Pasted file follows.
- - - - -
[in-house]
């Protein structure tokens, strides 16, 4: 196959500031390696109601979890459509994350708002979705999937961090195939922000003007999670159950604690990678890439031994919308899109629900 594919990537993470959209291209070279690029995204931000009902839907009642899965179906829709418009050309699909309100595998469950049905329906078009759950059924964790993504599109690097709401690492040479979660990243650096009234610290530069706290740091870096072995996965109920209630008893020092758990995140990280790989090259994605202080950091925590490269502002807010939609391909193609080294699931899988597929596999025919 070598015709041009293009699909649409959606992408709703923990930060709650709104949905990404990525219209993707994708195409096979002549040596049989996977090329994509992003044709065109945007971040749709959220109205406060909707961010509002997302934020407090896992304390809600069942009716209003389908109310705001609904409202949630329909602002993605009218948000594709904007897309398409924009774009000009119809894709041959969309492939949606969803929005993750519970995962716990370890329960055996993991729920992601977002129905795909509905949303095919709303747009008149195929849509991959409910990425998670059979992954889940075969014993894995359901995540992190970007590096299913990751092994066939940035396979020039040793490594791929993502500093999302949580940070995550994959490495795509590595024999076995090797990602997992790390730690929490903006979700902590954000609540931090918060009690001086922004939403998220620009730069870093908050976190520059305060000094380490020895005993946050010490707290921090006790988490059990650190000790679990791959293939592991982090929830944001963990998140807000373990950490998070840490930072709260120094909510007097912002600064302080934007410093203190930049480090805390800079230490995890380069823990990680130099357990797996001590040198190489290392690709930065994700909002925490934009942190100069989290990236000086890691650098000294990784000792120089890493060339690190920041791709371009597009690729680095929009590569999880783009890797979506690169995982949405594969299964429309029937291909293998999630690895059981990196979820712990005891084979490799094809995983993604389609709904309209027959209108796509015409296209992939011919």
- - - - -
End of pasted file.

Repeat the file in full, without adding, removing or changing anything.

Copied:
[in-house]
């Protein structure tokens, strides 16, 4: 196959500031390696109601979890459509994350708002979705999937961090195939922000003007999670159950604690990678890439031994919308899109629900 594919990537993470959209291209070279690029995204931000009902839907009642899965179906829709418009050309699909309100595998469950049905329906078009759950059924964790993504599109690097709401690492040479979660990243650096009234610290530069706290740091870096072995996965109920209630008893020092758990995140990280790989090259994605202080950091925590490269502002807010939609391909193609080294699931899988597929596999025919 070598015709041009293009699909649409959606992408709703923990930060709650709104949905990404990525219209993707994708195409096979002549040596049989996977090329994509992003044709065109945007971040749709959220109205406060909707961010509002997302934020407090896992304390809600069942009716209003389908109310705001609904409202949630329909602002993605009218948000594709904007897309398409924009774009000009119809894709041959969309492939949606969803929005993750519970995962716990370890329960055996993991729920992601977002129905795909509905949303095919709303747009008149195929849509991959409910990425998670059979992954889940075969014993894995359901995540992190970007590096299913990751092994066939940035396979020039040793490594791929993502500093999302949580940070995550994959490495795509590595024999076995090797990602997992790390730690929490903006979700902590954000609540931090918060009690001086922004939403998220620009730069870093908050976190520059305060000094380490020895005993946050010490707290921090006790988490059990650190000790679990791959293939592991982090929830944001963990998140807000373990950490998070840490930072709260120094909510007097912002600064302080934007410093203190930049480090805390800079230490995890380069823990990680130099357990797996001590040198190489290392690709930065994700909002925490934009942190100069989290990236000086890691650098000294990784000792120089890493060339690190920041791709371009597009690729680095929009590569999880783009890797979506690169995982949405594969299964429309029937291909293998999630690895059981990196979820712990005891084979490799094809995983993604389609709904309209027959209108796509015409296209992939011919």